Disorder they have in quantity. I am glad that something is benefiting from the unraked leaves, the piles of unspread farmyard manure and stacks of uncut firewood that punctuate the garden. All these places are bliss for insects and provide breakfast, lunch and tea for many of the birds. Ants, which create havoc on the lawn in summer, were probably the magnet for the pair of green woodpeckers that are feeding there, said Mr Burton.
In terms of food, the greatest asset to a garden, as far as birds are concerned, is a wide variety of plants. This does not necessarily mean abandoning garden plants and going native. Mr Burton pointed out how quickly birds adapt to the potential of introduced plants - even something as strange as the crown imperial (Fritillaria imperialis). "I've seen tits and blackcaps going in for the nectar, almost as though they were hummingbirds," he said. But the ubiquitous Leyland provides nothing by way of food, though it gives some cover for birds. If you can, advised Mr Burton, use a mixture of field maple, hazel, holly and hawthorn instead.
Anything that fruits (such as holly and hawthorn) is good for birds. In a small garden, a crab apple, an elder or a rowan would be my first choice. None of them takes up much room, and all make a double contribution to the garden with their blossom and fruit before eventually providing food for birds in winter.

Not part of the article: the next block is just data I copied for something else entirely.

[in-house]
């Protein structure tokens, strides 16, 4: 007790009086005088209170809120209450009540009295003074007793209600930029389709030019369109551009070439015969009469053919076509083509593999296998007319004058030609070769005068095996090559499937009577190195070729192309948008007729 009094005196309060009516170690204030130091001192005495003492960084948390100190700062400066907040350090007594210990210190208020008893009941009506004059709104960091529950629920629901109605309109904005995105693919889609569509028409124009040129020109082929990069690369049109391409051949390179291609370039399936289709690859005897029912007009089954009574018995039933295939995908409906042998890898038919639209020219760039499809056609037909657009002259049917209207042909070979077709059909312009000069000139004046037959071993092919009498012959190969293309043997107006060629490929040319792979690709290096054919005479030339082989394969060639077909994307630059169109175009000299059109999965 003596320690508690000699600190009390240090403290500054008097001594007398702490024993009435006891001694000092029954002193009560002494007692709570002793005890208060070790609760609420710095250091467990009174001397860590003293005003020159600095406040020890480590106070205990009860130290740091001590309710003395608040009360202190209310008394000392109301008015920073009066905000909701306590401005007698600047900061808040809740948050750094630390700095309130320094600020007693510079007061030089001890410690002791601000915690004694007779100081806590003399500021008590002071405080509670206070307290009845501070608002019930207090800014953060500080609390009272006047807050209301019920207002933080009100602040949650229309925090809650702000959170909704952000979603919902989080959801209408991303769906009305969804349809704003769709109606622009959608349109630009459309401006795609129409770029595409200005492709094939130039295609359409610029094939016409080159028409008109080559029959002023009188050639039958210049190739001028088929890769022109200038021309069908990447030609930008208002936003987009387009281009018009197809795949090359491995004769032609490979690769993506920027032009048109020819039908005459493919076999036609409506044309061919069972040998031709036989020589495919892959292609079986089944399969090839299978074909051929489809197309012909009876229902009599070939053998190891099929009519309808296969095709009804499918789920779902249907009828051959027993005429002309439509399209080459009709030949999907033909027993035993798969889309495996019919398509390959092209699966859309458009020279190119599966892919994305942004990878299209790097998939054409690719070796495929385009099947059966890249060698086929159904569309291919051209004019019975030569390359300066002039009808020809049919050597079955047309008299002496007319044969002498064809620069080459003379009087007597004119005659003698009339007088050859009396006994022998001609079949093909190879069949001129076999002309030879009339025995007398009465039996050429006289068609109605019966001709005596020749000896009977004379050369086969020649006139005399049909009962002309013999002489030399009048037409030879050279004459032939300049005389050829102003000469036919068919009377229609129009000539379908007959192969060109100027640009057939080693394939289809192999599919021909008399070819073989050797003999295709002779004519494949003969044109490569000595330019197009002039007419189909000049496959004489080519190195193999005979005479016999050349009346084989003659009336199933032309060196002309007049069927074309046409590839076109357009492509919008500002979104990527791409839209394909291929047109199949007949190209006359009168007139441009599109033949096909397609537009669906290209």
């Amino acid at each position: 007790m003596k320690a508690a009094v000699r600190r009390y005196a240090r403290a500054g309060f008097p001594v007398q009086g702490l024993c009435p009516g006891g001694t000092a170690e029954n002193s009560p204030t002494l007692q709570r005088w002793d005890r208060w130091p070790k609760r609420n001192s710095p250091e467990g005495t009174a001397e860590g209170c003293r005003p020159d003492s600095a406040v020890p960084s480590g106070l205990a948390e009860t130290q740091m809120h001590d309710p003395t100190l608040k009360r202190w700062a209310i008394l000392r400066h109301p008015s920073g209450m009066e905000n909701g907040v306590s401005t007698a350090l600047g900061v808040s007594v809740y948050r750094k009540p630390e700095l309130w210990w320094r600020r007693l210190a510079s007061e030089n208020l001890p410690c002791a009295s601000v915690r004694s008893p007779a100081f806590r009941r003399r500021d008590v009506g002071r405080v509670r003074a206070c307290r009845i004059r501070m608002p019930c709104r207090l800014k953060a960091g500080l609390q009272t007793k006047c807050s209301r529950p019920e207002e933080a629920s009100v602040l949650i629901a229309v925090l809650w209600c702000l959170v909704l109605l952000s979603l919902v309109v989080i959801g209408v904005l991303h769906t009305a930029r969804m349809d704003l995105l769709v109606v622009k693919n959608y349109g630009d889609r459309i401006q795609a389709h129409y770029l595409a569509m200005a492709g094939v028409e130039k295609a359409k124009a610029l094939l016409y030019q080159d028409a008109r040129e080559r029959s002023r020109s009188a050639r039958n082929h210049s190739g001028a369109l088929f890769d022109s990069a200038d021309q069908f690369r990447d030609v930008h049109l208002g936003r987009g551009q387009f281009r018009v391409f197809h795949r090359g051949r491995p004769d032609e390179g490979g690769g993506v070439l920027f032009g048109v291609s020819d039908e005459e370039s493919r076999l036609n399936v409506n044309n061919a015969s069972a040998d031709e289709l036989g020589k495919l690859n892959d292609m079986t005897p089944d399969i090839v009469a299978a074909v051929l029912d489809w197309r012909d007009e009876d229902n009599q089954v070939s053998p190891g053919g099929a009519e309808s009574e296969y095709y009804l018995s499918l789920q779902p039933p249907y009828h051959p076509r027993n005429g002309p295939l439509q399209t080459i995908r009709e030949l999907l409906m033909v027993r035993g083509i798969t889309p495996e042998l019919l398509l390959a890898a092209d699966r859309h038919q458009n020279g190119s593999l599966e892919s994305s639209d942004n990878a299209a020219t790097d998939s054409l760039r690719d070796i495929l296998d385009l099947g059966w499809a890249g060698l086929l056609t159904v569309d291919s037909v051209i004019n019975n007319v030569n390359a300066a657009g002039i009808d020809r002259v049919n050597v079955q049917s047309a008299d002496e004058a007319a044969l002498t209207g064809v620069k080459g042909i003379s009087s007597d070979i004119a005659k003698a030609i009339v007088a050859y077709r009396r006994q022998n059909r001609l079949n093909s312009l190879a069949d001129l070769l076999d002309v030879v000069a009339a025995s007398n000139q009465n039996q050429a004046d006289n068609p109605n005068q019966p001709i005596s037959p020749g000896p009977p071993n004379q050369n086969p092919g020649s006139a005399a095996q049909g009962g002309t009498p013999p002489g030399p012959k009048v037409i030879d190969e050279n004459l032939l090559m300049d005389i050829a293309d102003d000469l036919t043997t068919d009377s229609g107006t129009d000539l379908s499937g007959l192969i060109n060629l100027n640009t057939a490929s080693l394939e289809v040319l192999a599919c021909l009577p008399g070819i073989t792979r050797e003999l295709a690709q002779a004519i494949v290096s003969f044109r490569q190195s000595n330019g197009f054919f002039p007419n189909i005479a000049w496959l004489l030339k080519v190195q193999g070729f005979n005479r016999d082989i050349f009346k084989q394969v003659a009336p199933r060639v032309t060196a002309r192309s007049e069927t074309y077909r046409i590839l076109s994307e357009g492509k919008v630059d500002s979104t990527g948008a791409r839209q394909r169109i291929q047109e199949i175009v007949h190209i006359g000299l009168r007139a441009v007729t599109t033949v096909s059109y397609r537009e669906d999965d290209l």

Some cotoneasters, although not native, also attract birds. The fishbone cotoneaster, C. horizontalis, is one of the best and is a handsome, neat- leaved shrub. The variegated version is even prettier, but unfortunately never seems to set fruit. Honeysuckle is useful. Although we scarcely notice the berries, they provide food for warblers, thrushes and bullfinches. Thrushes also like the berries of ivy, which fill a food gap in late winter. Robins and blackcaps feed on them, too, and the flowers attract a staggering number of insects, which in turn pull in different birds.
As for the rooks, my favourite birds, there is little you can do to attract them, said Mr Burton. They come and go as they please. Now there are no elms, they live in beeches and sycamores. They are by far the most entertaining of the birds in our garden.
Birdfeeder Garden by Robert Burton, is published by Dorling Kindersley at pounds 14.99. If there isn't enough natural food in your garden to attract birds, Robert Burton recommends a bird-table and menus to order from CJ Wild Bird Foods Ltd, The Rea, Upton Magna, Shrewsbury, Shropshire SY4 4UB (01743 709545). RSPB is at The Lodge, Sandy, Bedfordshire SG19 2DL (01767 80551).
TOp 10 garden visitors
The Big Garden Birdwatch, organised by the junior members of the Royal Society for the Protection of Birds, aims to provide a snapshot of birds visiting British gardens. This year's survey took place in January and shows that the top 10 most common birds to visit gardens across the country are (in descending order): the starling, house sparrow, blue tit, blackbird, chaffinch, greenfinch, great tit, robin, collared dove and magpie.Reuse content